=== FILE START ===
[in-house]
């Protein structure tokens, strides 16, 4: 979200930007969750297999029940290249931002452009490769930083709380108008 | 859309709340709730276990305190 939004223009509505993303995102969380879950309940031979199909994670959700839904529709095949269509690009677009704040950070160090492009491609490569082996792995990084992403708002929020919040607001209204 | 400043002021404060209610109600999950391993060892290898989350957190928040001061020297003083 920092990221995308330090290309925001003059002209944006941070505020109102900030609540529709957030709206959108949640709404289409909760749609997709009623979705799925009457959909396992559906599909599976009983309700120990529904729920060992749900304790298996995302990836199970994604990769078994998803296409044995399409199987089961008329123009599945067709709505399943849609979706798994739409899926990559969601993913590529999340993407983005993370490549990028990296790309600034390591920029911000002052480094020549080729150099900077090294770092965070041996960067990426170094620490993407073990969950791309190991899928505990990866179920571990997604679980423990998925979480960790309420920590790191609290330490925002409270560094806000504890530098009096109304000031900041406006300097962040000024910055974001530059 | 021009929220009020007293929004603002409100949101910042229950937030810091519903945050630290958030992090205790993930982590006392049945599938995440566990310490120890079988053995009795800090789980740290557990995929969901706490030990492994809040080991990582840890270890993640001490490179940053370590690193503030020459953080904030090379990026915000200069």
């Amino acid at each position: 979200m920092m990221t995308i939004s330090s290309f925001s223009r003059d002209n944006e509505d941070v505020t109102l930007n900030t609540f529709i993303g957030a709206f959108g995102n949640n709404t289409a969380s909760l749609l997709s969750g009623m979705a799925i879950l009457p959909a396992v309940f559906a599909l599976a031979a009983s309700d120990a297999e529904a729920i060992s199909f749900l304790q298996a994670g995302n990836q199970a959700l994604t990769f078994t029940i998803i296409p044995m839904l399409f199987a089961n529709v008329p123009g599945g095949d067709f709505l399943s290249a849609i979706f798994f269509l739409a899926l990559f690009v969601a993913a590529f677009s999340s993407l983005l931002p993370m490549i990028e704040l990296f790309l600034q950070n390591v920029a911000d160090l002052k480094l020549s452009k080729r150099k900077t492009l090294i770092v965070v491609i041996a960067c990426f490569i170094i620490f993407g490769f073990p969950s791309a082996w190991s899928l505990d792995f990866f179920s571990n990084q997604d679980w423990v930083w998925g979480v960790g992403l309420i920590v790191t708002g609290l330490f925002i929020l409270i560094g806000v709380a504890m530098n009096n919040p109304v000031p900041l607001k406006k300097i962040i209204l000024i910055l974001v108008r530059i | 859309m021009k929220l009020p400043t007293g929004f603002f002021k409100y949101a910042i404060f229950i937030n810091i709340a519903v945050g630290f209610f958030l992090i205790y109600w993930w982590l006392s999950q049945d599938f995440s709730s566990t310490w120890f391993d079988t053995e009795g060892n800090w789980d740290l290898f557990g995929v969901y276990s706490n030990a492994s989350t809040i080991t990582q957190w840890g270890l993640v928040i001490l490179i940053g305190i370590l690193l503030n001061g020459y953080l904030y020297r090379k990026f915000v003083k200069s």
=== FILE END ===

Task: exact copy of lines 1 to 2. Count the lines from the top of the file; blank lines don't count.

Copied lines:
[in-house]
């Protein structure tokens, strides 16, 4: 979200930007969750297999029940290249931002452009490769930083709380108008 | 859309709340709730276990305190 939004223009509505993303995102969380879950309940031979199909994670959700839904529709095949269509690009677009704040950070160090492009491609490569082996792995990084992403708002929020919040607001209204 | 400043002021404060209610109600999950391993060892290898989350957190928040001061020297003083 920092990221995308330090290309925001003059002209944006941070505020109102900030609540529709957030709206959108949640709404289409909760749609997709009623979705799925009457959909396992559906599909599976009983309700120990529904729920060992749900304790298996995302990836199970994604990769078994998803296409044995399409199987089961008329123009599945067709709505399943849609979706798994739409899926990559969601993913590529999340993407983005993370490549990028990296790309600034390591920029911000002052480094020549080729150099900077090294770092965070041996960067990426170094620490993407073990969950791309190991899928505990990866179920571990997604679980423990998925979480960790309420920590790191609290330490925002409270560094806000504890530098009096109304000031900041406006300097962040000024910055974001530059 | 021009929220009020007293929004603002409100949101910042229950937030810091519903945050630290958030992090205790993930982590006392049945599938995440566990310490120890079988053995009795800090789980740290557990995929969901706490030990492994809040080991990582840890270890993640001490490179940053370590690193503030020459953080904030090379990026915000200069």